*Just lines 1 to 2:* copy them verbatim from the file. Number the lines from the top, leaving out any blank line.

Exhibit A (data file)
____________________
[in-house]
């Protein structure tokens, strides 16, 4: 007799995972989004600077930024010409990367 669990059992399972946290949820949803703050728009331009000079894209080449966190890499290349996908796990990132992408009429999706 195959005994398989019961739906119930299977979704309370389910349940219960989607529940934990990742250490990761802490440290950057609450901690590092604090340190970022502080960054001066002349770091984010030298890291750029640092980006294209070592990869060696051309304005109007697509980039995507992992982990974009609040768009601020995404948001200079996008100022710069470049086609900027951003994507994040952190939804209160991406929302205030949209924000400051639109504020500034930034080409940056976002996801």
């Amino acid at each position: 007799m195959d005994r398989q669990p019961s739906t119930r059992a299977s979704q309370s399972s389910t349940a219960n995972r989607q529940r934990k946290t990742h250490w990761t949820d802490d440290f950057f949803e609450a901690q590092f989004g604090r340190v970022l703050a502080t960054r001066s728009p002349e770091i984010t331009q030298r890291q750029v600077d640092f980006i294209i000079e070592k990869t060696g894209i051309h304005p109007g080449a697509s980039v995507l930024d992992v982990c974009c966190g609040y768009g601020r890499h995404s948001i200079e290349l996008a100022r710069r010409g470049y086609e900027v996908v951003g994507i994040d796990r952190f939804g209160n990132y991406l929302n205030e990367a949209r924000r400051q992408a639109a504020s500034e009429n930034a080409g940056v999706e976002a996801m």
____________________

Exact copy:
[in-house]
């Protein structure tokens, strides 16, 4: 007799995972989004600077930024010409990367 669990059992399972946290949820949803703050728009331009000079894209080449966190890499290349996908796990990132992408009429999706 195959005994398989019961739906119930299977979704309370389910349940219960989607529940934990990742250490990761802490440290950057609450901690590092604090340190970022502080960054001066002349770091984010030298890291750029640092980006294209070592990869060696051309304005109007697509980039995507992992982990974009609040768009601020995404948001200079996008100022710069470049086609900027951003994507994040952190939804209160991406929302205030949209924000400051639109504020500034930034080409940056976002996801």